Conservation and Hunting.

More and more people around the world are questioning the relevance of trophy hunting in today`s world. Wildlife is in decline through most of Africa as human encroachment deprives species of habitats. Iconic species such as elephant and rhino are being poached at unprecedented levels in some areas. Other areas have been ploughed, mined, paved, occupied and the wildlife destroyed..

The media constantly reminds us of our inhumane treatment of wild animals and the severe threats they face. It is no wonder then, that the public perceive trophy hunting to be accelerating the decline of wildlife. More than ever, it is those of us who hunt, that must convince the general public that our actions are responsible and beneficial to conservation.

The majority of the public do not have a problem with hunting when it is for subsistence or if the animal is used for meat. However, the idea that people kill for sport or to achieve an award is not acceptable. Trophy hunting is perceived as killing for sport or to boost a hunter`s ego. It is perceived as an unnecessary and cruel waste of wildlife. This idea is fanned by the radical animal rights groups. The animal rights groups may be a small minority, but they are strategically intelligent, well funded, vocal and influential. Increasingly they are influencing the general public to believe that trophy hunting is money driven, an ego trip, a blood sport and that trophy hunters have no feeling or compassion for animals or conservation.

Hunters must take the blame for a lot of these perceptions. Too many times we see hunters in the news for the wrong reasons, like rhino horn laundering, poaching, canned hunting and other unsavory activities. The game ranchers are not doing hunting industry much good either. Extensive farms have been divided into camps for intensive breeding. Many of the animals so bred have no benefit or relevance to conservation. In fact many of them are detrimental to conservation as they promote inbreeding and reduce natural adaptability to natural surroundings.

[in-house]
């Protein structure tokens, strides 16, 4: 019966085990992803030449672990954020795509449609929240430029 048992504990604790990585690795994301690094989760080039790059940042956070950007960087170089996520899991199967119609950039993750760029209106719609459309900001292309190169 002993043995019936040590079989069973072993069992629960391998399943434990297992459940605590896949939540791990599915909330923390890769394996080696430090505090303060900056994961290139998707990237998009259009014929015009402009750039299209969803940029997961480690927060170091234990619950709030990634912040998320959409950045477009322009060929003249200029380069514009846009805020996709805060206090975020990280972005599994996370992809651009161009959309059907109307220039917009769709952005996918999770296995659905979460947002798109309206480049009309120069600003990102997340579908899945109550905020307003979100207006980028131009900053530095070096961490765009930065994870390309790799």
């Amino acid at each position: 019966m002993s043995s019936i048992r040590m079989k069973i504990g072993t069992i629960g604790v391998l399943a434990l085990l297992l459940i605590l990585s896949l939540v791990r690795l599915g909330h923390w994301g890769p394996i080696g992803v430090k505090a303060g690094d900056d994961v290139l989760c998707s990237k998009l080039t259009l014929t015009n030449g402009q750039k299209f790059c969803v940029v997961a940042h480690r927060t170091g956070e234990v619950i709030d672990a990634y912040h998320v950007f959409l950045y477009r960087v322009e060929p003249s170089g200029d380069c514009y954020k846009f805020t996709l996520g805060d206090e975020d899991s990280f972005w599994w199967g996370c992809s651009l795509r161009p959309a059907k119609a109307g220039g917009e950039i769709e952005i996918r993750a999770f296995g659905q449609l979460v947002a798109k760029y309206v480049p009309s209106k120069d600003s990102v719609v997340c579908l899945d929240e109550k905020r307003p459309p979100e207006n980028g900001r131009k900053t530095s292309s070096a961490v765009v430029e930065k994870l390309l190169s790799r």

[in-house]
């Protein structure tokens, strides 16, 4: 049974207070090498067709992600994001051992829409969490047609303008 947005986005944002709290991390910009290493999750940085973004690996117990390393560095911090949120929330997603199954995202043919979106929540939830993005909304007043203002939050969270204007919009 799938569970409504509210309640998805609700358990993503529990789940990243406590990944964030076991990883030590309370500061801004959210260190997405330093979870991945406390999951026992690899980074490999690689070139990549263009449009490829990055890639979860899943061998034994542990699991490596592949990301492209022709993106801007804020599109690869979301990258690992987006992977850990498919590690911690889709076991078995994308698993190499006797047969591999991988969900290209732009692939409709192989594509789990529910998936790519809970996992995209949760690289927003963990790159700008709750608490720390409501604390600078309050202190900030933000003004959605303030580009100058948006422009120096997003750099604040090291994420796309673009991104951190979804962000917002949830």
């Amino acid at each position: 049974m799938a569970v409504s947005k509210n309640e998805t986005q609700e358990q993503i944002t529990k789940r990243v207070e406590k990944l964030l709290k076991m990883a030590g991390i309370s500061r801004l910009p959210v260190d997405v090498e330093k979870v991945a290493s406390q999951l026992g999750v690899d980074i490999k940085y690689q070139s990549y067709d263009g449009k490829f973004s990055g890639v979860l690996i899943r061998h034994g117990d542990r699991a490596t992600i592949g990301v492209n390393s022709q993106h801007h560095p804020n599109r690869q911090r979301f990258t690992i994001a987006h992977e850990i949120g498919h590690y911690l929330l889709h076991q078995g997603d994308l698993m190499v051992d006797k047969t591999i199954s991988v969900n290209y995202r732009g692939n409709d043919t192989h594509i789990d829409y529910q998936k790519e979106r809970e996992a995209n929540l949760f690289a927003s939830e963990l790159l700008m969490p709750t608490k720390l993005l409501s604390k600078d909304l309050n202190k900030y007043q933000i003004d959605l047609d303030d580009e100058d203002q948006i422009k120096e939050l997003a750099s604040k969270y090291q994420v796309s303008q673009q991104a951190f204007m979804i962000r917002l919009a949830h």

The search for short term profit is undermining the long term stability of both the hunting and game farming industry. Already we are seeing a stagnation of foreign hunters coming to hunt in South Africa while the numbers going to Namibia are increasing dramatically. Hunters don`t want farmed animals, they want wild animals and wild places and these are becoming increasingly rare in South Africa.

The term “if it pays it stays” is not unconditional. The term “sustainable use” is also not unconditional. These terms must be paired with responsible conservation practices as well as compassion and respect for the animals hunted.

As long as the game industry and hunters continue with practices that are not centered on sound conservation principles, we will continue to lose public support which we desperately need. Without a healthy hunting industry, the game ranching industry will suffer. Let us all work together as hunters and game ranchers and work on a strategy to boost the long term interests of the game farmer and hunter. The starting point must be practices that are beneficial to wildlife and conservation and this end we should be engaging with the recognised and respected conservation NGO`s. Their endorsement is crucial to the long term sustainability of hunting and game farming in South Africa.